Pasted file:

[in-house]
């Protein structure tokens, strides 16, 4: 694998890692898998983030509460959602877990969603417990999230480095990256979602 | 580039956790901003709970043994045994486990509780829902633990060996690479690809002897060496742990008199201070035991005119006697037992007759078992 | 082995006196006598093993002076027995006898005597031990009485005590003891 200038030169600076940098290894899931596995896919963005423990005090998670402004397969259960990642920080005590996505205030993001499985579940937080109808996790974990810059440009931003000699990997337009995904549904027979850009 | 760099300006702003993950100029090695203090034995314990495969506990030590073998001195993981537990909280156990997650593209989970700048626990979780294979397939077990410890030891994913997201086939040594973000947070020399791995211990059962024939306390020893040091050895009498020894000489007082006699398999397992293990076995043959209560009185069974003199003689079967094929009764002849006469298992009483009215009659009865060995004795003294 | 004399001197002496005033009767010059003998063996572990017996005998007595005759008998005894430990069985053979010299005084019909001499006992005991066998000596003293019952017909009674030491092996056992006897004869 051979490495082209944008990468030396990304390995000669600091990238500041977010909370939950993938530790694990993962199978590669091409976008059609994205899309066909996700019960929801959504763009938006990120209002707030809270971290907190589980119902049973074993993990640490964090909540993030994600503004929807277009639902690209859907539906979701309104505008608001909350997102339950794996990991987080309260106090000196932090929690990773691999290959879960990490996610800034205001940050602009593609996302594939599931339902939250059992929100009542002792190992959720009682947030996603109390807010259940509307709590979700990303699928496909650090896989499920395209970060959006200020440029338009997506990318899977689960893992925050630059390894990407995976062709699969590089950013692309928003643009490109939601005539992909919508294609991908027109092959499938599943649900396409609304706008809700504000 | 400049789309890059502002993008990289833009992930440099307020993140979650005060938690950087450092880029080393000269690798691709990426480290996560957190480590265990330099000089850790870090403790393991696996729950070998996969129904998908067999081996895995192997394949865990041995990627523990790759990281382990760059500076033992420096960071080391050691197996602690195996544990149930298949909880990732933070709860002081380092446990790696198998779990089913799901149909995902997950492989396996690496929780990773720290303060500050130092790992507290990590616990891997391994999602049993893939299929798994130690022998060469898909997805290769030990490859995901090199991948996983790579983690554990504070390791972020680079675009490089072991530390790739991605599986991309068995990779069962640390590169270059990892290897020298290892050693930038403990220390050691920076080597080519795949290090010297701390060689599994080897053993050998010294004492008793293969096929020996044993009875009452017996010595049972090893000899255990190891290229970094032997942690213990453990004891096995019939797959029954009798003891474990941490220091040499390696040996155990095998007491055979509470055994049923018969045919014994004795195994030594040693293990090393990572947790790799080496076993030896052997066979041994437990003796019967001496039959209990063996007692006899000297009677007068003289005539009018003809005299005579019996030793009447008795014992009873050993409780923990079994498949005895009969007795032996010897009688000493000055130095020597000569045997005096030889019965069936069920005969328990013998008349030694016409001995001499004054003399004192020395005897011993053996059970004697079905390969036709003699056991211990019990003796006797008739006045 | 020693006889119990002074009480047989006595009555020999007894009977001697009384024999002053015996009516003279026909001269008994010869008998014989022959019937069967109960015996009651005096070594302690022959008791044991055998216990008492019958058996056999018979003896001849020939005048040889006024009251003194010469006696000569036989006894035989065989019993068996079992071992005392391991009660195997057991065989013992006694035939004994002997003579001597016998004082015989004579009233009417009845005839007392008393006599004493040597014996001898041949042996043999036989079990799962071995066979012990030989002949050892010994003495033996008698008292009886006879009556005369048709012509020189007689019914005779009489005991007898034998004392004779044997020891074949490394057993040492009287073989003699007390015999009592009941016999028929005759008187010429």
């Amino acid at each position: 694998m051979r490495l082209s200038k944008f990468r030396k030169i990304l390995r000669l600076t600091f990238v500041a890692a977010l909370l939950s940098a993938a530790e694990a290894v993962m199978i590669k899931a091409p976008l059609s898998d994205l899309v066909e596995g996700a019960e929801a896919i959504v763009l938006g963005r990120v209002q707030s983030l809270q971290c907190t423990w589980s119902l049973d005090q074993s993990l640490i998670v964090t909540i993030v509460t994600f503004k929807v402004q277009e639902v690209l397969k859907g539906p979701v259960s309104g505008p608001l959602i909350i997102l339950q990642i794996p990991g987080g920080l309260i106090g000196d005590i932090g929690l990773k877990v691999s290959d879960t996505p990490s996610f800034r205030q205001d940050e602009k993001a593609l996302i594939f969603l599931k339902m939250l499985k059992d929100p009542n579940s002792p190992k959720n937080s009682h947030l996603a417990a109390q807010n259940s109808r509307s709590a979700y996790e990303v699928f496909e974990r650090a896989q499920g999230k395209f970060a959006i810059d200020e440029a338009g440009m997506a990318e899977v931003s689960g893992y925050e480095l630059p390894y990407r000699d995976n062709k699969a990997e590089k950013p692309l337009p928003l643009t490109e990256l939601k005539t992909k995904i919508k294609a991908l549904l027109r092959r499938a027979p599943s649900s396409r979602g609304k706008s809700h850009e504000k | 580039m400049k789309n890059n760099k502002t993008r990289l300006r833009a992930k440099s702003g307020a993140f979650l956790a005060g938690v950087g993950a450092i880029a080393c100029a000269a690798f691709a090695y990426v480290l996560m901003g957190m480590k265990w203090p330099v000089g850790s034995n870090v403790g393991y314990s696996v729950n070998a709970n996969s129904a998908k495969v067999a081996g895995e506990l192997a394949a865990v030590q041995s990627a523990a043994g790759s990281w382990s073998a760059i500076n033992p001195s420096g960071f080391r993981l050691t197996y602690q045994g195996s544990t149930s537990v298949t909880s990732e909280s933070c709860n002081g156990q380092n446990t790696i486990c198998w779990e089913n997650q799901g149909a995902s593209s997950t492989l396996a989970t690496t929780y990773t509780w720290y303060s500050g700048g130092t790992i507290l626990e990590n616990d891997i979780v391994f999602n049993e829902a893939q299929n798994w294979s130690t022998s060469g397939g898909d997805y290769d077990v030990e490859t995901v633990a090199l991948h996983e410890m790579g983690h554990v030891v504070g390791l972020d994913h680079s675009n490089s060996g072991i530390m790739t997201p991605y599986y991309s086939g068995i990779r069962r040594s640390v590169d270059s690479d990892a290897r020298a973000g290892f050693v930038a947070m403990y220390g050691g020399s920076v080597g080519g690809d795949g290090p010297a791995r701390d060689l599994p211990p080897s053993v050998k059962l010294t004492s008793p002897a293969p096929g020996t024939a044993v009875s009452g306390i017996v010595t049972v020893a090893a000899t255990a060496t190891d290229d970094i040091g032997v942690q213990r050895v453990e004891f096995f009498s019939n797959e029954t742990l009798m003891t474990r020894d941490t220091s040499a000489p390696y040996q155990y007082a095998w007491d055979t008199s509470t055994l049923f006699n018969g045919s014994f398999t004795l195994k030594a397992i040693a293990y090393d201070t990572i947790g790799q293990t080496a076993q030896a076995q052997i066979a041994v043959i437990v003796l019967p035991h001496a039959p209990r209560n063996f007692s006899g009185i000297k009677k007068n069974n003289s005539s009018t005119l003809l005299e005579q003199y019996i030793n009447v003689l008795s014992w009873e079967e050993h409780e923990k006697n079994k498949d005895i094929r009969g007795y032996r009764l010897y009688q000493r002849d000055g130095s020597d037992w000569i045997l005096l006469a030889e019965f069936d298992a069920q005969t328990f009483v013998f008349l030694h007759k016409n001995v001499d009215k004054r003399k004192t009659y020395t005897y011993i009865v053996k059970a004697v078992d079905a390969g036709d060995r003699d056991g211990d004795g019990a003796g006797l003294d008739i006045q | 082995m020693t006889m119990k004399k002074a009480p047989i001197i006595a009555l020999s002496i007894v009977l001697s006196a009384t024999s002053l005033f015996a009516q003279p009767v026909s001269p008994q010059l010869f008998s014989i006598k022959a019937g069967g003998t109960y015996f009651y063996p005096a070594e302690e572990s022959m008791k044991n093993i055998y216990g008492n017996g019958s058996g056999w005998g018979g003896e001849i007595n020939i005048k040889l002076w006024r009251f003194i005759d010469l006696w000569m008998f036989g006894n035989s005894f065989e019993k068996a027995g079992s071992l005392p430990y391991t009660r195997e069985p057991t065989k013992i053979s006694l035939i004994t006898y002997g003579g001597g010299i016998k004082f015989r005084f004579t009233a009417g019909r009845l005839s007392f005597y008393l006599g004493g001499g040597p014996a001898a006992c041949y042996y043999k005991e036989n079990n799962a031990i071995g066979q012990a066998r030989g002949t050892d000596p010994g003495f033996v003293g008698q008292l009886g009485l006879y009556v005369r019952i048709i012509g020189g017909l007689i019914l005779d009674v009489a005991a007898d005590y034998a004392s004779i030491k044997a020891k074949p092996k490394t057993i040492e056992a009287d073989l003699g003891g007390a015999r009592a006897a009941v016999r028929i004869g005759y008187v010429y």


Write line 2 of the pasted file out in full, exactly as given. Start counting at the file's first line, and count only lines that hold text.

């Protein structure tokens, strides 16, 4: 694998890692898998983030509460959602877990969603417990999230480095990256979602 | 580039956790901003709970043994045994486990509780829902633990060996690479690809002897060496742990008199201070035991005119006697037992007759078992 | 082995006196006598093993002076027995006898005597031990009485005590003891 200038030169600076940098290894899931596995896919963005423990005090998670402004397969259960990642920080005590996505205030993001499985579940937080109808996790974990810059440009931003000699990997337009995904549904027979850009 | 760099300006702003993950100029090695203090034995314990495969506990030590073998001195993981537990909280156990997650593209989970700048626990979780294979397939077990410890030891994913997201086939040594973000947070020399791995211990059962024939306390020893040091050895009498020894000489007082006699398999397992293990076995043959209560009185069974003199003689079967094929009764002849006469298992009483009215009659009865060995004795003294 | 004399001197002496005033009767010059003998063996572990017996005998007595005759008998005894430990069985053979010299005084019909001499006992005991066998000596003293019952017909009674030491092996056992006897004869 051979490495082209944008990468030396990304390995000669600091990238500041977010909370939950993938530790694990993962199978590669091409976008059609994205899309066909996700019960929801959504763009938006990120209002707030809270971290907190589980119902049973074993993990640490964090909540993030994600503004929807277009639902690209859907539906979701309104505008608001909350997102339950794996990991987080309260106090000196932090929690990773691999290959879960990490996610800034205001940050602009593609996302594939599931339902939250059992929100009542002792190992959720009682947030996603109390807010259940509307709590979700990303699928496909650090896989499920395209970060959006200020440029338009997506990318899977689960893992925050630059390894990407995976062709699969590089950013692309928003643009490109939601005539992909919508294609991908027109092959499938599943649900396409609304706008809700504000 | 400049789309890059502002993008990289833009992930440099307020993140979650005060938690950087450092880029080393000269690798691709990426480290996560957190480590265990330099000089850790870090403790393991696996729950070998996969129904998908067999081996895995192997394949865990041995990627523990790759990281382990760059500076033992420096960071080391050691197996602690195996544990149930298949909880990732933070709860002081380092446990790696198998779990089913799901149909995902997950492989396996690496929780990773720290303060500050130092790992507290990590616990891997391994999602049993893939299929798994130690022998060469898909997805290769030990490859995901090199991948996983790579983690554990504070390791972020680079675009490089072991530390790739991605599986991309068995990779069962640390590169270059990892290897020298290892050693930038403990220390050691920076080597080519795949290090010297701390060689599994080897053993050998010294004492008793293969096929020996044993009875009452017996010595049972090893000899255990190891290229970094032997942690213990453990004891096995019939797959029954009798003891474990941490220091040499390696040996155990095998007491055979509470055994049923018969045919014994004795195994030594040693293990090393990572947790790799080496076993030896052997066979041994437990003796019967001496039959209990063996007692006899000297009677007068003289005539009018003809005299005579019996030793009447008795014992009873050993409780923990079994498949005895009969007795032996010897009688000493000055130095020597000569045997005096030889019965069936069920005969328990013998008349030694016409001995001499004054003399004192020395005897011993053996059970004697079905390969036709003699056991211990019990003796006797008739006045 | 020693006889119990002074009480047989006595009555020999007894009977001697009384024999002053015996009516003279026909001269008994010869008998014989022959019937069967109960015996009651005096070594302690022959008791044991055998216990008492019958058996056999018979003896001849020939005048040889006024009251003194010469006696000569036989006894035989065989019993068996079992071992005392391991009660195997057991065989013992006694035939004994002997003579001597016998004082015989004579009233009417009845005839007392008393006599004493040597014996001898041949042996043999036989079990799962071995066979012990030989002949050892010994003495033996008698008292009886006879009556005369048709012509020189007689019914005779009489005991007898034998004392004779044997020891074949490394057993040492009287073989003699007390015999009592009941016999028929005759008187010429």